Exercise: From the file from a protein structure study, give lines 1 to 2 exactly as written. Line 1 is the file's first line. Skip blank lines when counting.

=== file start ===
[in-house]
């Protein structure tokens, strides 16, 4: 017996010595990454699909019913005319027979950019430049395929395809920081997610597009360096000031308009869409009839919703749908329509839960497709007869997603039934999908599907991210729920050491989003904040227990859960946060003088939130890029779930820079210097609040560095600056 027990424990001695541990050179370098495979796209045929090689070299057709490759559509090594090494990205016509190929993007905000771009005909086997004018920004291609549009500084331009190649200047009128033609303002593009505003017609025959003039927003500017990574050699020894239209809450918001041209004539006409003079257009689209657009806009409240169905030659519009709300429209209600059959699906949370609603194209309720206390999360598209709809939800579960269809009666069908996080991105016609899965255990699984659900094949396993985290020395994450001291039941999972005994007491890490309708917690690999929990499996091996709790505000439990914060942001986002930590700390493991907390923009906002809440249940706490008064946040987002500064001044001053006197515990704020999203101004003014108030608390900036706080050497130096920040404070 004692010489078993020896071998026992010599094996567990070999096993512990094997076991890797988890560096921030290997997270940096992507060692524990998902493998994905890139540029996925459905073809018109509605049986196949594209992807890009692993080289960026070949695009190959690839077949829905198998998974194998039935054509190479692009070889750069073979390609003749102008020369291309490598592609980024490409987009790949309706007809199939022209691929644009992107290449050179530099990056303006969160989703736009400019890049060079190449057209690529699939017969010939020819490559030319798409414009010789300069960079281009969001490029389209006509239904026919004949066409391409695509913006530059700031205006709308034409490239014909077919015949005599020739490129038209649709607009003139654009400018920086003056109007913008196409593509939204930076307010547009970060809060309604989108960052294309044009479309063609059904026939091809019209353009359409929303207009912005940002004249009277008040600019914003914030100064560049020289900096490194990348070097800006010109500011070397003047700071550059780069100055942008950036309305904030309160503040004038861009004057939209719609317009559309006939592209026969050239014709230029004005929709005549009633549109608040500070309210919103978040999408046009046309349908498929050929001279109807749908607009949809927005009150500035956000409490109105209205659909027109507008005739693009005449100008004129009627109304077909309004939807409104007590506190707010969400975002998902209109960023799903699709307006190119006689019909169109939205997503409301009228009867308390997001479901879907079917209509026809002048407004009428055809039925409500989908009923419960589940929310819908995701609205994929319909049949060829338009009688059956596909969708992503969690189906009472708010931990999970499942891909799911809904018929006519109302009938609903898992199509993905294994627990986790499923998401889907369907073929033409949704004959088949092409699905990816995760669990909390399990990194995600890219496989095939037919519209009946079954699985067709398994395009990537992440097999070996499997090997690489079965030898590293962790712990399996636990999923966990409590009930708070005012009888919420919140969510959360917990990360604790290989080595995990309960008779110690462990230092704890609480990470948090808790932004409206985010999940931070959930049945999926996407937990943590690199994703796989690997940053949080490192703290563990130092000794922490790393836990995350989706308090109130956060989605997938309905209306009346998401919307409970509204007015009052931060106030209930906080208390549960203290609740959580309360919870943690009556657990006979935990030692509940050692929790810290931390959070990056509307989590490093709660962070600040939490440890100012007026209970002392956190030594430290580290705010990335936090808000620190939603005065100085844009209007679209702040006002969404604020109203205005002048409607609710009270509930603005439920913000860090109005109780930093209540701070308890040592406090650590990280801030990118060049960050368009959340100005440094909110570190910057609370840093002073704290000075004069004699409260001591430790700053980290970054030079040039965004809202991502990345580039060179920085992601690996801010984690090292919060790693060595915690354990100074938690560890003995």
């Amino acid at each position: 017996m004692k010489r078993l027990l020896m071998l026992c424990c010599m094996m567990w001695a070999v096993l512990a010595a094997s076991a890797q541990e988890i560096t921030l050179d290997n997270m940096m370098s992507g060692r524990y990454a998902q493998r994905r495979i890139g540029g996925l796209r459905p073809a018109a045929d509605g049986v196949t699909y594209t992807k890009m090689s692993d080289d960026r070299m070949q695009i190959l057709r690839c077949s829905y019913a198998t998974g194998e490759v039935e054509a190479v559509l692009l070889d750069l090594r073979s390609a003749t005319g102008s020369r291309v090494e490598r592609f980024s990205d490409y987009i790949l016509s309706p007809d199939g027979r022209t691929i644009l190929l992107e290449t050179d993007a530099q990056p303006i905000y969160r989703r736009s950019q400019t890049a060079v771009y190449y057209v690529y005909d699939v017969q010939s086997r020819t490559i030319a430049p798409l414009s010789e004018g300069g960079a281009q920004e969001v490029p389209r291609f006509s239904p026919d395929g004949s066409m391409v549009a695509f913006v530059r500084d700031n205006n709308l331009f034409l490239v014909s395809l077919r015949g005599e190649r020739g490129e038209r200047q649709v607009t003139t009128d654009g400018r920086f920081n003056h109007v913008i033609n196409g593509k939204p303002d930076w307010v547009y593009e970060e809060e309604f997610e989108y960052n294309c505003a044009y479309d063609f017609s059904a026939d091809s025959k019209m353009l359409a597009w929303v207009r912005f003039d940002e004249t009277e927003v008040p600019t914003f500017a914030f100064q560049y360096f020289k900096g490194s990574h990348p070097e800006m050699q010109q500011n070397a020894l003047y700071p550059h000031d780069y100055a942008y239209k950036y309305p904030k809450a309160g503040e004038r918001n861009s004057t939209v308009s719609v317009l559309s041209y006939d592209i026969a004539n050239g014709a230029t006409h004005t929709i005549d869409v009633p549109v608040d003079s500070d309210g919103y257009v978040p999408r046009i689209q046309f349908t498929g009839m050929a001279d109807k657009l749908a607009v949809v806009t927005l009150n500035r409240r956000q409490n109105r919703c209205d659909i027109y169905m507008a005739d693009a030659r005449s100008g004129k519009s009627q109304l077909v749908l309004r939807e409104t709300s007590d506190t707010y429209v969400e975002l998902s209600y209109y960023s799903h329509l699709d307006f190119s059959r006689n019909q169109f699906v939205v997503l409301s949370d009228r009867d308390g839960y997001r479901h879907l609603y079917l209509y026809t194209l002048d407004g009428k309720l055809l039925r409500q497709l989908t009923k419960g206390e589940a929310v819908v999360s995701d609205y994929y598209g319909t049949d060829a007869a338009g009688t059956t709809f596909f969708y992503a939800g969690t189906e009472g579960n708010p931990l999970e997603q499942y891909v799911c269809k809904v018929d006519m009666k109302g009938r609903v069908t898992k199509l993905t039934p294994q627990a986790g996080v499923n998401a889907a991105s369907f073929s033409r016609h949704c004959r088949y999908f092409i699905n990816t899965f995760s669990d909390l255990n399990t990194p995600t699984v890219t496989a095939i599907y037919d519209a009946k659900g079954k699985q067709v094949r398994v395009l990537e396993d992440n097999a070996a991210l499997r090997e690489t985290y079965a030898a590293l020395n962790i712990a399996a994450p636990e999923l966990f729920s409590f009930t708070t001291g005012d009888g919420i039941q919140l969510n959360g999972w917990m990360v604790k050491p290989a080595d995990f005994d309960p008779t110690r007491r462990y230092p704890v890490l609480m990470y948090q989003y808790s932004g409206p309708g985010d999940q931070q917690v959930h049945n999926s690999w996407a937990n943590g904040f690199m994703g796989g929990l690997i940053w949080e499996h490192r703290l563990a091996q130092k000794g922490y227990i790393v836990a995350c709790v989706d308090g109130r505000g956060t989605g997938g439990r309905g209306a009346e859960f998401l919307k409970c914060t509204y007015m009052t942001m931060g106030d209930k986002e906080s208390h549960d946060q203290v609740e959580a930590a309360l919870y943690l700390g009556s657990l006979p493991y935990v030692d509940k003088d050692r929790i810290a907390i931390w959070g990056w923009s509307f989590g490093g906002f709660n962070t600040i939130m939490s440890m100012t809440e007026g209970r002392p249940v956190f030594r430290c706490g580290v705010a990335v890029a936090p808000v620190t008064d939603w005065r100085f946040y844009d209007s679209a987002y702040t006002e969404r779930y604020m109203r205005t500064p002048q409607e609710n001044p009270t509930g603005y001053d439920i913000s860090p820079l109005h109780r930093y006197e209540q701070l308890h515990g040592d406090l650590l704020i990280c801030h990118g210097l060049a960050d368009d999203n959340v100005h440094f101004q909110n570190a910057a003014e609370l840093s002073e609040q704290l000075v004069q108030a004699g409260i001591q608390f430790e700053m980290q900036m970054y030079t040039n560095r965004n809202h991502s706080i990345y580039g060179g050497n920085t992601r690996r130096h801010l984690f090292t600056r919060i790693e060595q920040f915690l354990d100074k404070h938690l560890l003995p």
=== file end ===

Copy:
[in-house]
């Protein structure tokens, strides 16, 4: 017996010595990454699909019913005319027979950019430049395929395809920081997610597009360096000031308009869409009839919703749908329509839960497709007869997603039934999908599907991210729920050491989003904040227990859960946060003088939130890029779930820079210097609040560095600056 027990424990001695541990050179370098495979796209045929090689070299057709490759559509090594090494990205016509190929993007905000771009005909086997004018920004291609549009500084331009190649200047009128033609303002593009505003017609025959003039927003500017990574050699020894239209809450918001041209004539006409003079257009689209657009806009409240169905030659519009709300429209209600059959699906949370609603194209309720206390999360598209709809939800579960269809009666069908996080991105016609899965255990699984659900094949396993985290020395994450001291039941999972005994007491890490309708917690690999929990499996091996709790505000439990914060942001986002930590700390493991907390923009906002809440249940706490008064946040987002500064001044001053006197515990704020999203101004003014108030608390900036706080050497130096920040404070 004692010489078993020896071998026992010599094996567990070999096993512990094997076991890797988890560096921030290997997270940096992507060692524990998902493998994905890139540029996925459905073809018109509605049986196949594209992807890009692993080289960026070949695009190959690839077949829905198998998974194998039935054509190479692009070889750069073979390609003749102008020369291309490598592609980024490409987009790949309706007809199939022209691929644009992107290449050179530099990056303006969160989703736009400019890049060079190449057209690529699939017969010939020819490559030319798409414009010789300069960079281009969001490029389209006509239904026919004949066409391409695509913006530059700031205006709308034409490239014909077919015949005599020739490129038209649709607009003139654009400018920086003056109007913008196409593509939204930076307010547009970060809060309604989108960052294309044009479309063609059904026939091809019209353009359409929303207009912005940002004249009277008040600019914003914030100064560049020289900096490194990348070097800006010109500011070397003047700071550059780069100055942008950036309305904030309160503040004038861009004057939209719609317009559309006939592209026969050239014709230029004005929709005549009633549109608040500070309210919103978040999408046009046309349908498929050929001279109807749908607009949809927005009150500035956000409490109105209205659909027109507008005739693009005449100008004129009627109304077909309004939807409104007590506190707010969400975002998902209109960023799903699709307006190119006689019909169109939205997503409301009228009867308390997001479901879907079917209509026809002048407004009428055809039925409500989908009923419960589940929310819908995701609205994929319909049949060829338009009688059956596909969708992503969690189906009472708010931990999970499942891909799911809904018929006519109302009938609903898992199509993905294994627990986790499923998401889907369907073929033409949704004959088949092409699905990816995760669990909390399990990194995600890219496989095939037919519209009946079954699985067709398994395009990537992440097999070996499997090997690489079965030898590293962790712990399996636990999923966990409590009930708070005012009888919420919140969510959360917990990360604790290989080595995990309960008779110690462990230092704890609480990470948090808790932004409206985010999940931070959930049945999926996407937990943590690199994703796989690997940053949080490192703290563990130092000794922490790393836990995350989706308090109130956060989605997938309905209306009346998401919307409970509204007015009052931060106030209930906080208390549960203290609740959580309360919870943690009556657990006979935990030692509940050692929790810290931390959070990056509307989590490093709660962070600040939490440890100012007026209970002392956190030594430290580290705010990335936090808000620190939603005065100085844009209007679209702040006002969404604020109203205005002048409607609710009270509930603005439920913000860090109005109780930093209540701070308890040592406090650590990280801030990118060049960050368009959340100005440094909110570190910057609370840093002073704290000075004069004699409260001591430790700053980290970054030079040039965004809202991502990345580039060179920085992601690996801010984690090292919060790693060595915690354990100074938690560890003995």